In the previous section we saw that the compiler may encounter ambiguities when attempting to instantiate a template. In an example overloaded versions of a function (fun) existed, expecting different types of arguments. The ambiguity resulted from the fact that both arguments could have been provided by an instantiation of a function template. The intuitive way to solve such an ambiguity is to use a static_cast. But casts should be avoided wherever possible.

With function templates static casts may indeed be avoided using explicit template type arguments. Explicit template type arguments can be used to inform the compiler about the actual types it should use when instantiating a template. To use explicit type arguments the function's name is followed by an actual template type argument list which may again be followed by the function's argument list. The actual types mentioned in the actual template argument list are used by the compiler to `deduce' what types to use when instantiating the template. Here is the example from the previous section, now using explicit template type arguments:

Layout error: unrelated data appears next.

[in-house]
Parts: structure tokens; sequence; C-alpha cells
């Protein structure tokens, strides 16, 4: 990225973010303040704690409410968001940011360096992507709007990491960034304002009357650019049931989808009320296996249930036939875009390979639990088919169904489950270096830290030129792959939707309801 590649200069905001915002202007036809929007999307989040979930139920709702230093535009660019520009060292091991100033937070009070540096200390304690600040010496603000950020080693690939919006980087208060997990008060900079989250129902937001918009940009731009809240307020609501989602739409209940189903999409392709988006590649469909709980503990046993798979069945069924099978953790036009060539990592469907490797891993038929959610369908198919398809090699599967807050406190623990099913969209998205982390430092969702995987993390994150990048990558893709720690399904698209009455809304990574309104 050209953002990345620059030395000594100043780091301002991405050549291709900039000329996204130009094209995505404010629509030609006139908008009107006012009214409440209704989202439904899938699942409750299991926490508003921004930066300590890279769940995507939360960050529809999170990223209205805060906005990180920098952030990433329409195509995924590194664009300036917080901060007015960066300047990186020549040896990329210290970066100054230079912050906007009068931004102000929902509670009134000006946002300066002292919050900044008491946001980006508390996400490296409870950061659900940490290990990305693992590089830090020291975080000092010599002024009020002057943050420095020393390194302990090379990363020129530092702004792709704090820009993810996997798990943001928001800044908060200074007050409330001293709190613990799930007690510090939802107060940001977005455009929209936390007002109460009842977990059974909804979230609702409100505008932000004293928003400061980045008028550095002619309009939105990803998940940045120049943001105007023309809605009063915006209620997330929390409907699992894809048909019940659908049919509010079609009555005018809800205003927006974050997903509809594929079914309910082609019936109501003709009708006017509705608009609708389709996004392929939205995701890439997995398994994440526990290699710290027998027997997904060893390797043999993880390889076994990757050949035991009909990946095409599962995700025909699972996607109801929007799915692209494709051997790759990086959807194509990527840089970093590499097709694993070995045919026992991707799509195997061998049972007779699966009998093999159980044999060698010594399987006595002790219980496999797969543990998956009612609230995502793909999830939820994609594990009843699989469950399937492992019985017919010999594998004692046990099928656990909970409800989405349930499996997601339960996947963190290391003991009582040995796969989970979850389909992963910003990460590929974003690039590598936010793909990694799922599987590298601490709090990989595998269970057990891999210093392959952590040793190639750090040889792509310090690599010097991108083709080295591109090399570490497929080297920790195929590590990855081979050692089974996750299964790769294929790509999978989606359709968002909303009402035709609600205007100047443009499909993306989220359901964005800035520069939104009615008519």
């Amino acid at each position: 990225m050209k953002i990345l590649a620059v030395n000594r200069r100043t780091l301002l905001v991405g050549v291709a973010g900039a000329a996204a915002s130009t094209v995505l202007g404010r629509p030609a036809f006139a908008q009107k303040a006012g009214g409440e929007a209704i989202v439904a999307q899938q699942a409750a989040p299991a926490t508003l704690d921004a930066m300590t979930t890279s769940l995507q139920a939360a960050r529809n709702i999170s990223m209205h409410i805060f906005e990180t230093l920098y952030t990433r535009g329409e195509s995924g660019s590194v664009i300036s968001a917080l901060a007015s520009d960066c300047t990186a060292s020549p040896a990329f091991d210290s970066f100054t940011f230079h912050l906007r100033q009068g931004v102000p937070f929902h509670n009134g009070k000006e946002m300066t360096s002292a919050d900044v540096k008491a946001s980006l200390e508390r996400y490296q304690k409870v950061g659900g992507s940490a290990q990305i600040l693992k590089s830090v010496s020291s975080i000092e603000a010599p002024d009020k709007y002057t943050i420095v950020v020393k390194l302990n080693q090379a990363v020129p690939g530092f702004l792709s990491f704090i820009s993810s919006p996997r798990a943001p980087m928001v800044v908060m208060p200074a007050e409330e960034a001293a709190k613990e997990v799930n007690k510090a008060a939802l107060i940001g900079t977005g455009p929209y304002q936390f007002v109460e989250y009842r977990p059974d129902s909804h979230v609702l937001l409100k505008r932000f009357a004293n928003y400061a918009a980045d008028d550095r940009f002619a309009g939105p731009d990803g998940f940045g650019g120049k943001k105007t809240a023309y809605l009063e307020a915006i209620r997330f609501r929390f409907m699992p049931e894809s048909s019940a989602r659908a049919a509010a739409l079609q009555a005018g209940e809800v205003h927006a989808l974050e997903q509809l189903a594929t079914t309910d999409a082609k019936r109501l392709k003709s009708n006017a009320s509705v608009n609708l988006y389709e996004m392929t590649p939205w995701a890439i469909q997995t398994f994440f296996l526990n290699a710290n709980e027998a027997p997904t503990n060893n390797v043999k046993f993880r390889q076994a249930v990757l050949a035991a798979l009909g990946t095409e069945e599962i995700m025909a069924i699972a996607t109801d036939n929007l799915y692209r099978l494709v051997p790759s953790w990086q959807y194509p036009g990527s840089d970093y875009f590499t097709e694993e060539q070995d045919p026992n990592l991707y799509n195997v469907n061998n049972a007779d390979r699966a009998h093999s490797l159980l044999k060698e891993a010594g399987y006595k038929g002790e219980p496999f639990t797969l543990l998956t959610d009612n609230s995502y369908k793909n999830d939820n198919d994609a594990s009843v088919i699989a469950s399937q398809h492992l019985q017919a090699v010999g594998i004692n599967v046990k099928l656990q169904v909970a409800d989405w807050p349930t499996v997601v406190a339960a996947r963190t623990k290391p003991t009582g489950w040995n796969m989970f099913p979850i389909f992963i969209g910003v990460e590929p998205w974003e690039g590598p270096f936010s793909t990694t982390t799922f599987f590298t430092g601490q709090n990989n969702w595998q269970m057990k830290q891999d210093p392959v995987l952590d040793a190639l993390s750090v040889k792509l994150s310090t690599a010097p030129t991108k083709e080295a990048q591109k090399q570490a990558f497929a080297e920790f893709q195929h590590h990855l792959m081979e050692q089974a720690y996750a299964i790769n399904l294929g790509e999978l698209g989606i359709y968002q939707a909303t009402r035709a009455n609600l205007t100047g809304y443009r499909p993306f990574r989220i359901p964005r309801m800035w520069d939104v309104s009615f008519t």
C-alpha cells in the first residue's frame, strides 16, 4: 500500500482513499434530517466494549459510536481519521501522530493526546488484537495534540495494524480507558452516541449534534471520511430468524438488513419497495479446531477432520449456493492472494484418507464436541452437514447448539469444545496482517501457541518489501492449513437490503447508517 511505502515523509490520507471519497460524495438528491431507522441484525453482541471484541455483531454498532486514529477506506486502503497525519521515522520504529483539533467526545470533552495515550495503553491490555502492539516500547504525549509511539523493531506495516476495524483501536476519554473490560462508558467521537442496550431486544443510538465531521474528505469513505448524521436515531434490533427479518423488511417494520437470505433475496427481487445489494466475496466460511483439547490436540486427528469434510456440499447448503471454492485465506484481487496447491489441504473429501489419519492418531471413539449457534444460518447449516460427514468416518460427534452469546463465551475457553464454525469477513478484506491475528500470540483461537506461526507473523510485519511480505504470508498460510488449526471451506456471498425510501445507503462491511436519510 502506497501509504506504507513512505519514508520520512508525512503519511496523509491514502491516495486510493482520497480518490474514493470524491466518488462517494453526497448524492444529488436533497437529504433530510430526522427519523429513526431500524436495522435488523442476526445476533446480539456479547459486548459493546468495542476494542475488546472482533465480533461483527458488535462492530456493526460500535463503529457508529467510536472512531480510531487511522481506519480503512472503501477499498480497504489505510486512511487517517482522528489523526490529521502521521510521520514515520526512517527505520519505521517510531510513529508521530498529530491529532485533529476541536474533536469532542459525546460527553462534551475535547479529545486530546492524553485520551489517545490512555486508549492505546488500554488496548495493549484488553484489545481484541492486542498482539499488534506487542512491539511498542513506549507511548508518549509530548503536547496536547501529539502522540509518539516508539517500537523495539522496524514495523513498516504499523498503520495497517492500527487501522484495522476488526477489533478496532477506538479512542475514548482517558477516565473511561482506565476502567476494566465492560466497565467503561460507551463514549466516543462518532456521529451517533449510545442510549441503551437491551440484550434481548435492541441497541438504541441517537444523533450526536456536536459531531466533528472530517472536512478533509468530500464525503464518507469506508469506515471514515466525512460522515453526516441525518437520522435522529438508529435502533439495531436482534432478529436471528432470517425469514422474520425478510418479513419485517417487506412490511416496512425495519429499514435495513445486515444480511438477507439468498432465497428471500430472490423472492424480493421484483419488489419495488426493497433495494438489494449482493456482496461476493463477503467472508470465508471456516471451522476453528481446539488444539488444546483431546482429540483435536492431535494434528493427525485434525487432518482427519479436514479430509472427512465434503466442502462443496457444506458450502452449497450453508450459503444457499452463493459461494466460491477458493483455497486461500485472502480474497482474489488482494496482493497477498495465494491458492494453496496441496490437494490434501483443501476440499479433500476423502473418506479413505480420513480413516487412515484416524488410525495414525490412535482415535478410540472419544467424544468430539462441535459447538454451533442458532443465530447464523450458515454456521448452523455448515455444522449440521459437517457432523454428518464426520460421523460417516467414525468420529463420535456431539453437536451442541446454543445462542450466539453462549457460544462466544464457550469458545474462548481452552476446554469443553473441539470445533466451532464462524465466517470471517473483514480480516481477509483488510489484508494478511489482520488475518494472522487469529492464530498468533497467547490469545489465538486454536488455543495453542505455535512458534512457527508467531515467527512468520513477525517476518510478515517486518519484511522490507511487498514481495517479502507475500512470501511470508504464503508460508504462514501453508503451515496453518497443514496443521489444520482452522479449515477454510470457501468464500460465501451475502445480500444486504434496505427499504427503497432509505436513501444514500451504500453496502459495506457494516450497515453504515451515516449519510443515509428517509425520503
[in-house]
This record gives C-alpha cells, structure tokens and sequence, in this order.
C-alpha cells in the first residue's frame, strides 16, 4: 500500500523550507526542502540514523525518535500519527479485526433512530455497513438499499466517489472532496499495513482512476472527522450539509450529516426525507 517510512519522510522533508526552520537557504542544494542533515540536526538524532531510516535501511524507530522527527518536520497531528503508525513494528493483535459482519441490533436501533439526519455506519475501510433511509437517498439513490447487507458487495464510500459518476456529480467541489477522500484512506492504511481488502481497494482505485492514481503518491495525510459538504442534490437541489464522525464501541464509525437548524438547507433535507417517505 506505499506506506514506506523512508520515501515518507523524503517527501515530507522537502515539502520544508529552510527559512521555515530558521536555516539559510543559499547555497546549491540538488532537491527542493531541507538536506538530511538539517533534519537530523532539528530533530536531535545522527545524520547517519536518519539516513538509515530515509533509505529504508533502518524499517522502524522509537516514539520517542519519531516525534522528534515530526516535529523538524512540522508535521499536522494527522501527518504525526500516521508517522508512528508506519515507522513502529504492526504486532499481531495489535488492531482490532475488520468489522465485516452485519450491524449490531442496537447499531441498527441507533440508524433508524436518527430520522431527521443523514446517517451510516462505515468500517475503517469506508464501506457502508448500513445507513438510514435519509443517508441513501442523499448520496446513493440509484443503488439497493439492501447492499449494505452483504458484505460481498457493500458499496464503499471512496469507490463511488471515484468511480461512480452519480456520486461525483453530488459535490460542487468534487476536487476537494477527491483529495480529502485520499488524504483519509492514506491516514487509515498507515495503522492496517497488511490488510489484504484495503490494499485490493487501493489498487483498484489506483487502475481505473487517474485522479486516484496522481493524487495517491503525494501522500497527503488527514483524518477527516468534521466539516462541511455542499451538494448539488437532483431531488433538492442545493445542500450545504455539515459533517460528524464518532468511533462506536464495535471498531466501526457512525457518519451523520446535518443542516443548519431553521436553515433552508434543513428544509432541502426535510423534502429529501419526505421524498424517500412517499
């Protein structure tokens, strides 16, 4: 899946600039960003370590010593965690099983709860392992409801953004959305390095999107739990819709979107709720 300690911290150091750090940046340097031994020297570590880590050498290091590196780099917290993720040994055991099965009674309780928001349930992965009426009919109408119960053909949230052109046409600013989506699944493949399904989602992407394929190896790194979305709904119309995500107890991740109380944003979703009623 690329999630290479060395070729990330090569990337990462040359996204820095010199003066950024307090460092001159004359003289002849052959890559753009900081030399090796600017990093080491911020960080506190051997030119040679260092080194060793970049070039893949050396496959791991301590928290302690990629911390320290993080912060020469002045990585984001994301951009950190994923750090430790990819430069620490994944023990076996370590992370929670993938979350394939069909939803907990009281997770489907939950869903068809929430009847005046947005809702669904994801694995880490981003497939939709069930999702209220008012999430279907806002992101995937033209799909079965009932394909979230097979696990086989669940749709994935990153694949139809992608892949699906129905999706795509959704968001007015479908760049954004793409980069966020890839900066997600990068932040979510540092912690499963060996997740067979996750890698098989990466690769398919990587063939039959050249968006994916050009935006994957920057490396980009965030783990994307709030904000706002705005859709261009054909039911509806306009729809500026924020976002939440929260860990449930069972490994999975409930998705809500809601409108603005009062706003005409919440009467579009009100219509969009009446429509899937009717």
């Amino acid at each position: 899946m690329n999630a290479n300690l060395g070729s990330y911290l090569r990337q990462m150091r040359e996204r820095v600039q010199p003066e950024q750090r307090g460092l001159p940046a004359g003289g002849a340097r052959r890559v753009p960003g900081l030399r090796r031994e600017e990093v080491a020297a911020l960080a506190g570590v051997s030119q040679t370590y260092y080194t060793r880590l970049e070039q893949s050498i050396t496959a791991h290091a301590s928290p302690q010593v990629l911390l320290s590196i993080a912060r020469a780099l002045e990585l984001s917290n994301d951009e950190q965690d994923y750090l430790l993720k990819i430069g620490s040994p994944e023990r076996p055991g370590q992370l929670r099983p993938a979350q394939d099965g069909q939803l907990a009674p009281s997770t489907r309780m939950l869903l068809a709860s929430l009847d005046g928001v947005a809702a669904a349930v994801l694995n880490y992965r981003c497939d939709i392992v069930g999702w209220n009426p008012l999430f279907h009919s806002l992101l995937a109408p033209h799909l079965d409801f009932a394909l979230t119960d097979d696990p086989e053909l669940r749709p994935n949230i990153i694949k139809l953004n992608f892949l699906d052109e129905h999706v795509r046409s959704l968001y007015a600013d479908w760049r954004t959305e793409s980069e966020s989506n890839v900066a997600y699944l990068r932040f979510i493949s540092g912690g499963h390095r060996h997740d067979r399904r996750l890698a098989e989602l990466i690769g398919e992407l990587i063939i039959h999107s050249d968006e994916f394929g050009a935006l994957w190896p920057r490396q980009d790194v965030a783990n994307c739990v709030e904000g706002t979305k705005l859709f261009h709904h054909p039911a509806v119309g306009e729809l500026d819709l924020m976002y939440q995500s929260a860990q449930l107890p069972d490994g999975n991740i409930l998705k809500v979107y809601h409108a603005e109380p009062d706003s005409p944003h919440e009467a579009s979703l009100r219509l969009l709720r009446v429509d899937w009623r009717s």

#include <iostream>
    #include "add.h"

    int fun(int (*f)(int const &lhs, int const &rhs));
    double fun(double (*f)(double const &lhs, double const &rhs));

    int main()
    {
        std::cout << fun(add<int>) << '\n';
    }

Explicit template type arguments can be used in situations where the compiler has no way to detect which types should actually be used. E.g., in section 21.4 the function template Type fun() was defined. To instantiate this function for the double type, we can call fun<double>().

21.8: Overloading function templates

Let's once again look at our add template. That template was designed to return the sum of two entities. If we would want to compute the sum of three entities, we could write:
    int main()
    {
        add(add(2, 3), 4);
    }
This is an acceptable solution for the occasional situation. However, if we would have to add three entities regularly, an overloaded version of the add function expecting three arguments might be a useful function to have. There's a simple solution to this problem: function templates may be overloaded.